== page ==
Birthrates in U.S. Drops to Lowest Level Ever

In 2016, there were only 62 births per 1,000 women aged 15 to 44. Those numbers were down from 2015 and they represent a record low for birth rates in the United States, according to new data released by the National Center for Health Statistics.

What factors account for this latest trend?

First, women are waiting until they’re much older to have babies. It’s a definite lifestyle choice. Birth rates for women over age 30 are increasing. Amazingly, birth rates have increased in the last year by 4 percent for women over 40, representing the highest rate for this age group in 50 years of U.S. history. Fertility treatment options definitely play a role, as older women now have options they may not have had a decade ago.

On the contrary, birth rates for women under age 30 are the lowest they’ve been. The good news is that the teen birth rate (ages 15-19) has declined by nearly 10 percent in the last year; data indicates that most of these pregnancies are unplanned.

Even though older women are having more babies, they’re not having enough of them to make up for the decline in younger women’s births. Dr. Donna M. Strobino of the Johns Hopkins Bloomberg School of Public Health says this is a good thing because it means that women are more mature and more educated when they’re becoming mothers.

Millennials are a big factor, too. They’re postponing child birth and some are simply choosing not to have babies at all. Many are citing the current economy as a major factor in the decision to delay becoming parents.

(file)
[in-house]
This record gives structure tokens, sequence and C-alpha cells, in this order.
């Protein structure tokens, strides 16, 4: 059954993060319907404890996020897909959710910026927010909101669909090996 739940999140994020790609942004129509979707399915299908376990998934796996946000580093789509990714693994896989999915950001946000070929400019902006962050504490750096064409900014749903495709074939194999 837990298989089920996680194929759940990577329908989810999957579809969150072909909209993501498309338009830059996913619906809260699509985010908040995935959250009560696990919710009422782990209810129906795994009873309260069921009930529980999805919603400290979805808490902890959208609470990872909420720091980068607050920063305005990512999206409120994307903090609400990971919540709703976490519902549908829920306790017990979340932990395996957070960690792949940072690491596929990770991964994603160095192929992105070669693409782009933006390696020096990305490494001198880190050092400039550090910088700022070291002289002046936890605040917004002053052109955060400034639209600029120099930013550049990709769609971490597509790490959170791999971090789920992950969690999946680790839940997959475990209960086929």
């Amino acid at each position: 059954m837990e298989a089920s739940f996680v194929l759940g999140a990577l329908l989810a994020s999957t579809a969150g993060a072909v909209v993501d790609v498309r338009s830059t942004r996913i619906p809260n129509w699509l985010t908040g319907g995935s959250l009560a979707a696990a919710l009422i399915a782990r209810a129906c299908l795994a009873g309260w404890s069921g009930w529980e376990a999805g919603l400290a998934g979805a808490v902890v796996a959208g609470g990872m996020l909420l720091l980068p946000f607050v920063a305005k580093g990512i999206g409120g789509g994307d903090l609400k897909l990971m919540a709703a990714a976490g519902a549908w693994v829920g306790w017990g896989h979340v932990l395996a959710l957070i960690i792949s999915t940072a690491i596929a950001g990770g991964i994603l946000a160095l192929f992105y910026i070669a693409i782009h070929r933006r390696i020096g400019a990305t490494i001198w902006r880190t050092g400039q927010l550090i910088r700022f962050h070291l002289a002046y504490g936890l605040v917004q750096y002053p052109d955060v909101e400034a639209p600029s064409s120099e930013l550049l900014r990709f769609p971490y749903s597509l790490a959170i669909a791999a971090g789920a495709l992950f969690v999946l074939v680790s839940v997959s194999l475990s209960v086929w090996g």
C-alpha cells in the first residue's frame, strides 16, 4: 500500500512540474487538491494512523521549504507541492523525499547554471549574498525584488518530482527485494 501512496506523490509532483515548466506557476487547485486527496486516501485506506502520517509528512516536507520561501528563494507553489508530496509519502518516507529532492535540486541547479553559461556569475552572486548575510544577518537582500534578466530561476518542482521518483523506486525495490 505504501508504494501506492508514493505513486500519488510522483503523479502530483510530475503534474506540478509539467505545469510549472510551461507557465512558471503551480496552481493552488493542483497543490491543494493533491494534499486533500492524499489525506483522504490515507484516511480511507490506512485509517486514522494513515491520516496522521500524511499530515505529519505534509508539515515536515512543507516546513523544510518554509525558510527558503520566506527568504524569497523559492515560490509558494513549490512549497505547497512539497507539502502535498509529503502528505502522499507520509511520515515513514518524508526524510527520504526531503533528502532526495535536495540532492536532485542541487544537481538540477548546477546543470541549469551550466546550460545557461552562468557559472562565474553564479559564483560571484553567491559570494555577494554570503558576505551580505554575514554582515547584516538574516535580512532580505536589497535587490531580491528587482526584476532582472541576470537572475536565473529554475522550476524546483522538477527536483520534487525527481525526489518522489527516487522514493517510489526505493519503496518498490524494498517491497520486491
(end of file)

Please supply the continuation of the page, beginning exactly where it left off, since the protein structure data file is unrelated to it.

People are also choosing not to get married, resulting in fewer births. Although about 40 percent of all American births last year were to unwed mothers, the total number of births to unmarried couples and people has been on the decline for nearly a decade. Unwed births vary widely by race: about 70 percent of African-Americans births are to unwed mothers, about 50 percent of Hispanic babies are born to unwed mothers, about 30 percent are white and about 12 percent are Asian.

Some demographic experts say that if the decline continues on this same track, the United States could be in turmoil—culturally and economically.

One of the very commonly used demographics around the world is measurement of the birth rate of a country because it is an indicator of the country’s overall health. People look at replacement level; birth rate and death rate have to remain fairly equal so that the population numbers are stable.

Low replacement levels usually indicate that you won’t be able to properly replace your aging workforce, and of course, it means less people to pay taxes, which also keeps the economy stable. France and Japan have both experienced this phenomenon. They’ve put lots of governmental incentives in place to encourage people to have babies. In the last few decades, since 1971, American birth rates have dropped slightly below replacement level.

On the flip side, a country that has an excessive birth rate can strain that country’s ability to provide resources to care for all those new babies. Food, water, shelter and social services can be issues. Perhaps the best example of this phenomenon is India.

Other experts, like demographer William Frey of the Brookings Institution, don’t see the birth rate decline as a problem at all. First, they say that the numbers have not dropped too far below replacement level. Second, they say that the U.S. birth rate is still high when compared to other developed countries; two examples are Italy and Germany. Third, Frey says that birth rates are falling in almost every developed country around the globe.

Frey says that despite the drop below replacement level, the U.S. labor force is still growing, which he says is a positive sign. “All these things mean there’s no cause for alarm,” Frey said.

Frey also pointed out that historical data indicates that there is always a drop in birth rates during times of economic uncertainty or downturn, and that birth rates bounce back when the economy does.

Frey also attributes a large influx of immigrants is making up for any losses in citizenry births.

~ Christian Patriot Daily


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